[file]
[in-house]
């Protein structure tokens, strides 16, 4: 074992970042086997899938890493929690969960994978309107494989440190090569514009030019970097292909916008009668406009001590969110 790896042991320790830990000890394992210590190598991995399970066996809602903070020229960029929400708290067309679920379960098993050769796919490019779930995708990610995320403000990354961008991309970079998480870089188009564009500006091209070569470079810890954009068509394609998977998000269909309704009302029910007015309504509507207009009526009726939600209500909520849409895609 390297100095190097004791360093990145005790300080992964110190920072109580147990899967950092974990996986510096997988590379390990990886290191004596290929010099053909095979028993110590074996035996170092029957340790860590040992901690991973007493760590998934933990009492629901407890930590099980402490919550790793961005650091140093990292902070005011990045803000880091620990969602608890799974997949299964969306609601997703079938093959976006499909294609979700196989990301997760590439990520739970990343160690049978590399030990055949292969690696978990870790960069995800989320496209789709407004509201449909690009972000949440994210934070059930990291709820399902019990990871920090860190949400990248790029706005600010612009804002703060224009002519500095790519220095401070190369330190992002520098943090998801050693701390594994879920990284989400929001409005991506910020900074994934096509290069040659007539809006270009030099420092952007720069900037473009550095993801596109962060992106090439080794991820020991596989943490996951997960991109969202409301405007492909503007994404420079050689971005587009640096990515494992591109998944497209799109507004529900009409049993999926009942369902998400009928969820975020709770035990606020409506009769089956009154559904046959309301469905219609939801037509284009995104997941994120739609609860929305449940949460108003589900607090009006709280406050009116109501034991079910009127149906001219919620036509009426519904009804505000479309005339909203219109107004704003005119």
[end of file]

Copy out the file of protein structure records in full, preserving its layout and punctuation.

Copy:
[in-house]
């Protein structure tokens, strides 16, 4: 074992970042086997899938890493929690969960994978309107494989440190090569514009030019970097292909916008009668406009001590969110 790896042991320790830990000890394992210590190598991995399970066996809602903070020229960029929400708290067309679920379960098993050769796919490019779930995708990610995320403000990354961008991309970079998480870089188009564009500006091209070569470079810890954009068509394609998977998000269909309704009302029910007015309504509507207009009526009726939600209500909520849409895609 390297100095190097004791360093990145005790300080992964110190920072109580147990899967950092974990996986510096997988590379390990990886290191004596290929010099053909095979028993110590074996035996170092029957340790860590040992901690991973007493760590998934933990009492629901407890930590099980402490919550790793961005650091140093990292902070005011990045803000880091620990969602608890799974997949299964969306609601997703079938093959976006499909294609979700196989990301997760590439990520739970990343160690049978590399030990055949292969690696978990870790960069995800989320496209789709407004509201449909690009972000949440994210934070059930990291709820399902019990990871920090860190949400990248790029706005600010612009804002703060224009002519500095790519220095401070190369330190992002520098943090998801050693701390594994879920990284989400929001409005991506910020900074994934096509290069040659007539809006270009030099420092952007720069900037473009550095993801596109962060992106090439080794991820020991596989943490996951997960991109969202409301405007492909503007994404420079050689971005587009640096990515494992591109998944497209799109507004529900009409049993999926009942369902998400009928969820975020709770035990606020409506009769089956009154559904046959309301469905219609939801037509284009995104997941994120739609609860929305449940949460108003589900607090009006709280406050009116109501034991079910009127149906001219919620036509009426519904009804505000479309005339909203219109107004704003005119």